December 10 2013 Latest news:
Thursday, July 26, 2012
Well we weren’t expecting that, were we? England’s innings defeat against South Africa in the first Test at The Oval may have come as a shock to many but when thought through carefully, I don’t believe it was.
The gap between the two sides was quite obviously close even before a ball was bowled, but we were completely outplayed by a side who were comfortably more disciplined in the key areas of Test match cricket.
This is not the first time England have suffered at the beginning of a Test series and the absolute faith I have in Andy Flower and his team means we will now regroup and perform much better at Headingley, otherwise our stay at the top of the world rankings will come to an abrupt end.
After the first three sessions, England were outgunned for the remaining 11 sessions and we now have to find our mojo again before the next Test match in eight days’ time.
We all talked about the battle of the pace attacks but the South Africans were way ahead of us in this department in terms of intensity and overall quality. I thought Jimmy Anderson bowled OK, but I’m sure Geoff Miller and his fellow selectors will be looking at injecting some of Steven Finn’s pace into the attack next time round.
It was, of course, a very bland pitch and England, after reaching 267 for three on the first day, never took advantage of that good start. Having said that, was it England’s poor performance or rather, as I see it and worryingly for England, the devastatingly better performance of their opponents?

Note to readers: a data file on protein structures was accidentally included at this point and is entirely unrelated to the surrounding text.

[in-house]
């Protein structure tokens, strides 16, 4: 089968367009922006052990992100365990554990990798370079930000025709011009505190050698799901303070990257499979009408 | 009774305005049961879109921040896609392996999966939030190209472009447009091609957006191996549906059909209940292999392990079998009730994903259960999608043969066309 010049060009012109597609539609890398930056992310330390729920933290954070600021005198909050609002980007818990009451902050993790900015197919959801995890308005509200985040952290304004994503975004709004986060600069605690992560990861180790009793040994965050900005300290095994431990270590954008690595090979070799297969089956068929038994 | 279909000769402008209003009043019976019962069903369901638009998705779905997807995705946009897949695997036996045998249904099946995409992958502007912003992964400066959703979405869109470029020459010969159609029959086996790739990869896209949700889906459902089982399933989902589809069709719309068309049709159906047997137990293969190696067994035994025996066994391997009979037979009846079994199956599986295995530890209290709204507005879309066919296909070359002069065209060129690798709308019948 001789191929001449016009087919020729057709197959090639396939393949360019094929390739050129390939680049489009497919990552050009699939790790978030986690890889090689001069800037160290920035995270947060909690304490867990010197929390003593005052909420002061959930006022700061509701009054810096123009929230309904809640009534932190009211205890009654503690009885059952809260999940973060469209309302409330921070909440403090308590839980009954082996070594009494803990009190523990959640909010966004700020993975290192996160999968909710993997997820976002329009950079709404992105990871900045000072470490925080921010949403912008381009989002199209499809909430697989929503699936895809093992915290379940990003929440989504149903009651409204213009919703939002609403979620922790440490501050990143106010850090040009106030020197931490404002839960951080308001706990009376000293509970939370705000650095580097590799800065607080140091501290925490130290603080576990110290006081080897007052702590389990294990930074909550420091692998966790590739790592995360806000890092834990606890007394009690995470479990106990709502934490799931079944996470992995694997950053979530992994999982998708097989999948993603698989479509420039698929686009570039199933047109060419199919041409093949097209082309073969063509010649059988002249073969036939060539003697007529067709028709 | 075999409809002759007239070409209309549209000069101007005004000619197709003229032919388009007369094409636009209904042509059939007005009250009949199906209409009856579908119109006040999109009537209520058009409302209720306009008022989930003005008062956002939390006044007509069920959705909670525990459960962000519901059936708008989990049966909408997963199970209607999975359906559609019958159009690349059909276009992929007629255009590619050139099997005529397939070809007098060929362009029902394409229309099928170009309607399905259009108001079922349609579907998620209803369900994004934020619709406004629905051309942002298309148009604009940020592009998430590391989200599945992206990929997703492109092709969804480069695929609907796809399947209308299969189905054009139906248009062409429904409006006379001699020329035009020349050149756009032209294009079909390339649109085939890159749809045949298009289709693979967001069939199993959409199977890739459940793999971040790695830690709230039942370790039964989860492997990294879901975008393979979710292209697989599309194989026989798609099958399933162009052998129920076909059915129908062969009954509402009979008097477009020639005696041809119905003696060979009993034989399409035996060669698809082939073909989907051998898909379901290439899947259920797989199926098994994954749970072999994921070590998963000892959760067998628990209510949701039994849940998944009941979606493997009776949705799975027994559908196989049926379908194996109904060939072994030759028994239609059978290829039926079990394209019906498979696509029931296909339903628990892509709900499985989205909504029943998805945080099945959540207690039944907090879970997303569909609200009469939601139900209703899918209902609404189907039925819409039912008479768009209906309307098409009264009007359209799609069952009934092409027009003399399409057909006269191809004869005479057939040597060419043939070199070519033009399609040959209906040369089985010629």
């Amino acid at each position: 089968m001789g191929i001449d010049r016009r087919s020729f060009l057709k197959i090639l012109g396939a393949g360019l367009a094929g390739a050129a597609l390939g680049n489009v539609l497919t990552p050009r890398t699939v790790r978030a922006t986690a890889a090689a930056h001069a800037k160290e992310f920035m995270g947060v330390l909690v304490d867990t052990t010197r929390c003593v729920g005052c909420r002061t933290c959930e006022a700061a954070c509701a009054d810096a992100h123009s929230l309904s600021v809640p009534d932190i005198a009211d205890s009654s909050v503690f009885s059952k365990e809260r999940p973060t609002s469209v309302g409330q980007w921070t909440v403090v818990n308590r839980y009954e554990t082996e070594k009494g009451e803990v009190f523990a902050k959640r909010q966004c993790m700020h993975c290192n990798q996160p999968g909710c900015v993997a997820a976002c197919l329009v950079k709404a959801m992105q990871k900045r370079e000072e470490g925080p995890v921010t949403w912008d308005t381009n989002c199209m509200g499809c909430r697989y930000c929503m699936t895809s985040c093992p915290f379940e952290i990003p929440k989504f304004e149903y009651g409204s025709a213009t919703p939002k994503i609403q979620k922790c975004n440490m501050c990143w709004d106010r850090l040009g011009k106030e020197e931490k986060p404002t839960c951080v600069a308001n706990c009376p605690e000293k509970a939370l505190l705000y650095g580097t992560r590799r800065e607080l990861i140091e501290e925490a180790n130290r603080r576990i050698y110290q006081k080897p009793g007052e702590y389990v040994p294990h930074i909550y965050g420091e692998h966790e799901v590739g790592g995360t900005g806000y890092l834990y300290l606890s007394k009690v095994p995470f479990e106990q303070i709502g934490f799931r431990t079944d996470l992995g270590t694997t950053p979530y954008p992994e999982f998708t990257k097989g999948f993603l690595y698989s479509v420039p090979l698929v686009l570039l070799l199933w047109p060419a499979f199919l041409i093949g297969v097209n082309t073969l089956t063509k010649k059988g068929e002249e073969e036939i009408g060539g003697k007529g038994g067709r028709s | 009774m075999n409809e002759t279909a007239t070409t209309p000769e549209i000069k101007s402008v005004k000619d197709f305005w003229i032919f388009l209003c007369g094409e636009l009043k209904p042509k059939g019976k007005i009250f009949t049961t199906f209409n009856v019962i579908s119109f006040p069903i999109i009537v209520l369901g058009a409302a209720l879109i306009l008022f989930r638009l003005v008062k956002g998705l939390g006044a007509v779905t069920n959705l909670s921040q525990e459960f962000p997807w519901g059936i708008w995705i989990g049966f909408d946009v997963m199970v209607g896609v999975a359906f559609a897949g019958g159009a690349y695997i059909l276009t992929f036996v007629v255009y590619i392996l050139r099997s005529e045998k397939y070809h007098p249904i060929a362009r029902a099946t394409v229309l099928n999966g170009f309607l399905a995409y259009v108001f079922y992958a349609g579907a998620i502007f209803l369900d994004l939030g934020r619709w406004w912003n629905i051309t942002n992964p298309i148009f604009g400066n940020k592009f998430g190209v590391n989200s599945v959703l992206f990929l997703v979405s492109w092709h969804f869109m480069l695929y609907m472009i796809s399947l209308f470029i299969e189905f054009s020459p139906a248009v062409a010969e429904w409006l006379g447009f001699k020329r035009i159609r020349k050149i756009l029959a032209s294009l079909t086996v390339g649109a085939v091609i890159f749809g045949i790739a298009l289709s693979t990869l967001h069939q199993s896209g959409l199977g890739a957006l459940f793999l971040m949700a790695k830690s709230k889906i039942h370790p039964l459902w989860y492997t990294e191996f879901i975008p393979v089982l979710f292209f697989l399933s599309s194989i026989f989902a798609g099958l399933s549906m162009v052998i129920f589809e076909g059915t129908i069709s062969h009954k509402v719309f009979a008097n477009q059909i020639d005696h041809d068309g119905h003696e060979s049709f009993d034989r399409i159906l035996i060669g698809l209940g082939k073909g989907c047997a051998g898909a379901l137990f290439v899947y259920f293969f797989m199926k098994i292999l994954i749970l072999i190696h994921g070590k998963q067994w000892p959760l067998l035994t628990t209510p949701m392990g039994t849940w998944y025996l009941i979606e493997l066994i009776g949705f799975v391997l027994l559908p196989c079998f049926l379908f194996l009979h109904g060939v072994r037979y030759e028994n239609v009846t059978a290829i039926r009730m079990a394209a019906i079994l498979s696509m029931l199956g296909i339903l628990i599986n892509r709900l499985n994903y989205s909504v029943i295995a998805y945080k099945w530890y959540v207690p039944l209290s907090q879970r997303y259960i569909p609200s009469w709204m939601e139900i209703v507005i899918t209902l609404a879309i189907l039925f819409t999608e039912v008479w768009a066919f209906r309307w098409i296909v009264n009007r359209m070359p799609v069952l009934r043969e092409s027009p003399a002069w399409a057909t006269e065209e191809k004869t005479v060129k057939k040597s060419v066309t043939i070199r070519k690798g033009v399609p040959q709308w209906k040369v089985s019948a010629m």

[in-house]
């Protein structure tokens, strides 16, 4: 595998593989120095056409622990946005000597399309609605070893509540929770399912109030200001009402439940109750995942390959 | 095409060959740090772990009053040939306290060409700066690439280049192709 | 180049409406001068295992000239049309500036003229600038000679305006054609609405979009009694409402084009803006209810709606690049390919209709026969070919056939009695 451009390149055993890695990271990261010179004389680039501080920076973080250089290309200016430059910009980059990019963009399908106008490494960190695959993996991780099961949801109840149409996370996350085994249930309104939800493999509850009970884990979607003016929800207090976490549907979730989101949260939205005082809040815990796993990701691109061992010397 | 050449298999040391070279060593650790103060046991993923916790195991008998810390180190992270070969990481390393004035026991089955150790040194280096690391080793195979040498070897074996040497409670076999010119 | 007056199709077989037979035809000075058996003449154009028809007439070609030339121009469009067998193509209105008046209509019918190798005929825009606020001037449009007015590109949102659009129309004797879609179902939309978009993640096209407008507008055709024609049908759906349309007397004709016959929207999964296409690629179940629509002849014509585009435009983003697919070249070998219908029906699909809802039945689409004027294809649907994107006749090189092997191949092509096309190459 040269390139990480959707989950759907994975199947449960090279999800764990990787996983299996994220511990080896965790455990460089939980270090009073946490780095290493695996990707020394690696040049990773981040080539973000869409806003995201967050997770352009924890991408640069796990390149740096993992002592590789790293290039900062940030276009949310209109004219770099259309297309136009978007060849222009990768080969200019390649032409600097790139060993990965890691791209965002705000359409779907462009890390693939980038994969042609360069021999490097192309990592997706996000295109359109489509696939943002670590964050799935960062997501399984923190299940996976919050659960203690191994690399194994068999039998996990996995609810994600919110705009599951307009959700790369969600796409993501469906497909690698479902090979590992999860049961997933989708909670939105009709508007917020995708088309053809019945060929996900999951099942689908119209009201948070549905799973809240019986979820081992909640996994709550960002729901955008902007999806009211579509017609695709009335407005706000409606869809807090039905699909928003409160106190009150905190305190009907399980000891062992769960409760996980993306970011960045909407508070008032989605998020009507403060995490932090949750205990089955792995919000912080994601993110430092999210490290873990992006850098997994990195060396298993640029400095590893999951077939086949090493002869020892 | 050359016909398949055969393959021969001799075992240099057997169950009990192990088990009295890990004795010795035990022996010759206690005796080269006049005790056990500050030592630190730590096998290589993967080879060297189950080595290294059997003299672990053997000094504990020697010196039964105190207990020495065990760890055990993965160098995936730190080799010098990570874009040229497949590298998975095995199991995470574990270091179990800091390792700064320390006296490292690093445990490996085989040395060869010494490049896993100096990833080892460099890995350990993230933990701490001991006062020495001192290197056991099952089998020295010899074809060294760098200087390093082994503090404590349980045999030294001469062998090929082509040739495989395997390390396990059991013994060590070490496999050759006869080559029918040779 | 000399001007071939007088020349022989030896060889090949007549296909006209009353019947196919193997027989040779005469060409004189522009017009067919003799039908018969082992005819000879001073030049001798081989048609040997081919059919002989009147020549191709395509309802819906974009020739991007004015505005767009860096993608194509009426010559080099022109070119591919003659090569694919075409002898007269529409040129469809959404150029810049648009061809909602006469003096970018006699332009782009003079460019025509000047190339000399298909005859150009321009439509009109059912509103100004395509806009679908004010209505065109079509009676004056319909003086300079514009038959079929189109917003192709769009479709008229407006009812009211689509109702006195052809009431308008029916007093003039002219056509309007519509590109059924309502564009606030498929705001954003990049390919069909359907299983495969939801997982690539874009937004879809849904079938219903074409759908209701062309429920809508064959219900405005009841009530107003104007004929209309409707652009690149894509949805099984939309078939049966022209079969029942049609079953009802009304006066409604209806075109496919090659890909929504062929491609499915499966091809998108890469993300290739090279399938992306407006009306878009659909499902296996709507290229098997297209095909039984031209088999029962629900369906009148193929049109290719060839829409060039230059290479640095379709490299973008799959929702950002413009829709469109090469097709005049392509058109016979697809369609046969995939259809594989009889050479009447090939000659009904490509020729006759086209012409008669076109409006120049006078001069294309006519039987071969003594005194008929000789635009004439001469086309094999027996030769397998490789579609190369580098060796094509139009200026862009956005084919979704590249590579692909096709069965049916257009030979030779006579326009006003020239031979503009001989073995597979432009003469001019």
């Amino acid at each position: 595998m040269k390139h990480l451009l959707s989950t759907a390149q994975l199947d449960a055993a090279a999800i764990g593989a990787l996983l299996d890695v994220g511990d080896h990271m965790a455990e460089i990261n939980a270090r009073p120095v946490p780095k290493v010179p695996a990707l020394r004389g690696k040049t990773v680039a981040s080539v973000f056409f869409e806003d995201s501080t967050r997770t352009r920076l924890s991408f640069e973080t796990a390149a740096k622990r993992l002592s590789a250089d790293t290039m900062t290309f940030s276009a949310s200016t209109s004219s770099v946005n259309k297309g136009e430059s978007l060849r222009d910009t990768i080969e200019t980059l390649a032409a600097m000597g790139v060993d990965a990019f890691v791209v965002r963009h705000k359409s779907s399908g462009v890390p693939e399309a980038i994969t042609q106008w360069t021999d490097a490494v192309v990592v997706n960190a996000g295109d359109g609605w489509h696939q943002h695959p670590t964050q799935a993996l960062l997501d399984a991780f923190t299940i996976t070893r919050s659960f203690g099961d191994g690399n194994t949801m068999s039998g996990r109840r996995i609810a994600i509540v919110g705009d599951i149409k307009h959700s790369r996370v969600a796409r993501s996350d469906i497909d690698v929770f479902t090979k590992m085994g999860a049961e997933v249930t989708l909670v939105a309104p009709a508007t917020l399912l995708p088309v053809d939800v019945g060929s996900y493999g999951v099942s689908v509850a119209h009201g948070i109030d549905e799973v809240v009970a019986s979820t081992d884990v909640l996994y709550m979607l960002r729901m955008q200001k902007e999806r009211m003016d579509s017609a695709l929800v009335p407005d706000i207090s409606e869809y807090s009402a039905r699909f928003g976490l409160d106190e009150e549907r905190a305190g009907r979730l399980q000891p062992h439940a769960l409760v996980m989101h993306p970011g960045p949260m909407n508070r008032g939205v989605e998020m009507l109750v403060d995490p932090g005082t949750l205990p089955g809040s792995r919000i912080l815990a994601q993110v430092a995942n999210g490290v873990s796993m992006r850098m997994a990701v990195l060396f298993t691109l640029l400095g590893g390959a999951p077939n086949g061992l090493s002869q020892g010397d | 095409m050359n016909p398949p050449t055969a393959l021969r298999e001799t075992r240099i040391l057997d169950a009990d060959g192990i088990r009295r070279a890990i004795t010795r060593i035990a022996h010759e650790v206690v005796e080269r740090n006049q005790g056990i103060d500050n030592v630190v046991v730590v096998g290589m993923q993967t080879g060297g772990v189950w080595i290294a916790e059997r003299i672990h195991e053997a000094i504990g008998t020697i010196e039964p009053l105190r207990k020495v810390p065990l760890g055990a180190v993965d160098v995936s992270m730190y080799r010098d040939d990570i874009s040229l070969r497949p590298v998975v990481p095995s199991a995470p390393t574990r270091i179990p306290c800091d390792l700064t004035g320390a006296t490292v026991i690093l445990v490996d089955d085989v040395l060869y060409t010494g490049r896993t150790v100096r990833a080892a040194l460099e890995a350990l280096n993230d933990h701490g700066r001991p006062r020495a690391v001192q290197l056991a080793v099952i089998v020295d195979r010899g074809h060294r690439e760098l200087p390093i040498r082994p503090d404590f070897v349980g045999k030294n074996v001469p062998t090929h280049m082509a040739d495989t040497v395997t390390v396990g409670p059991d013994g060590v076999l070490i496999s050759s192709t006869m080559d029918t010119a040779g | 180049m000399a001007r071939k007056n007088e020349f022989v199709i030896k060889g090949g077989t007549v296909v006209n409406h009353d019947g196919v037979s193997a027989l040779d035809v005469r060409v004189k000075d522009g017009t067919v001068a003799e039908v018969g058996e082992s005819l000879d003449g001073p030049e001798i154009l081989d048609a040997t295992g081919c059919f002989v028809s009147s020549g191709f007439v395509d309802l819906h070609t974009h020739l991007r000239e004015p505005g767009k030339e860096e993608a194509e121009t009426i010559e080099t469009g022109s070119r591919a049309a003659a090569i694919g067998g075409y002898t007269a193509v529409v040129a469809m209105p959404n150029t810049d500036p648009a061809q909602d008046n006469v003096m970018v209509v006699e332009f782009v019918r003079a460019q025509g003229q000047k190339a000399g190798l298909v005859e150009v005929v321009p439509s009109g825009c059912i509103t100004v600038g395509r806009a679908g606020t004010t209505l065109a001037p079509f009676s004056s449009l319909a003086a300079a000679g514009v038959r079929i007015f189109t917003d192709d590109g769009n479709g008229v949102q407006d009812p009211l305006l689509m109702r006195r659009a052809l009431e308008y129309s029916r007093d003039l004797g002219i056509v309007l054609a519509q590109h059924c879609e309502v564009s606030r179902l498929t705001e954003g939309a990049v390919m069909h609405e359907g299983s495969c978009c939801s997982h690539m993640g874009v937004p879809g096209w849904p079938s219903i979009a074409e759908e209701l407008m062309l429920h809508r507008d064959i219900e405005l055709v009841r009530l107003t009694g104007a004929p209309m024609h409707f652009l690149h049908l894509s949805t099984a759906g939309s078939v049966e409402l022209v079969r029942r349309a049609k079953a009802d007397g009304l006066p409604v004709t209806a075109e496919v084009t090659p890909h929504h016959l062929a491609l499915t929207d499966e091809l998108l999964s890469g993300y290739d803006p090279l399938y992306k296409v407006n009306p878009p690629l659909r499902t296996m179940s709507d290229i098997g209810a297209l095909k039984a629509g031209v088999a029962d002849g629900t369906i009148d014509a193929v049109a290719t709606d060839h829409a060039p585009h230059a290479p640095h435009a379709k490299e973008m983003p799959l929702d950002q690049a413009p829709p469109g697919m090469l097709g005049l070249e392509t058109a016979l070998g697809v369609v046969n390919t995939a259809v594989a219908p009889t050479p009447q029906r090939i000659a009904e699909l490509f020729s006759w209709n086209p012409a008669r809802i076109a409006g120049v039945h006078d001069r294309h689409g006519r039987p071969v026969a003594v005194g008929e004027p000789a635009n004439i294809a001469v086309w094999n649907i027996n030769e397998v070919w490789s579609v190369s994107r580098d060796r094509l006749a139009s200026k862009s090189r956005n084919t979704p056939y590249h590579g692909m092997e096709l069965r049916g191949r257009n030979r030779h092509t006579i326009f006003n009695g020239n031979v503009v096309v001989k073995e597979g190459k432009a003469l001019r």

England were as good as they were allowed to be and just maybe we have all ridden on the crest of England’s wave for some time and forgotten what a quality side South Africa actually are. As you may remember, Graeme Smith and South Africa’s victories in England in 2003 and 2008 were partly responsible for the demise of the last two England captains and, while I don’t think we will see a resignation from Andrew Strauss this summer, Smith has certainly loosened the axe that may one day fall.
It would be remiss of me not to mention the tourists’ batting, too – wow! For an England bowling attack which has dominated most sides for the past two years to take just two wickets was quite staggering.
Hashim Amla looked immovable during most of his stay at the crease and he, along with Smith and Jacques Kallis, had obviously done their homework on playing against Graeme Swann. While it was not great viewing for an Englishman, it was pure theatre to a connoisseur of the game.
Hats off to those guys, because that was batting at its classical best.
We need to find an answer quickly as to how we’re going to take 20 wickets in the next Test match or we will be two down with one to play.
• MALLARDS HIT HARD BY SUMMER WASHOUTS
Yet again, even though we had a dry weekend, the remnants from heavy midweek rain resulted in more games being cancelled in the local leagues.
For the third week running, either top guns Norwich or Fakenham had their game rained off in the Norfolk Alliance Premier Division.
Fakenham have now had two of their last three matches abandoned and that may prove very costly for them at the end of the season.
One club who have found it particularly frustrating this year is Vauxhall Mallards who have now had a staggering six matches out of 14 cancelled due to our good old British summer.
It really is impossible to mount any sort of serious challenge when you are confined to shopping with the wife on a Saturday afternoon rather than donning the whites!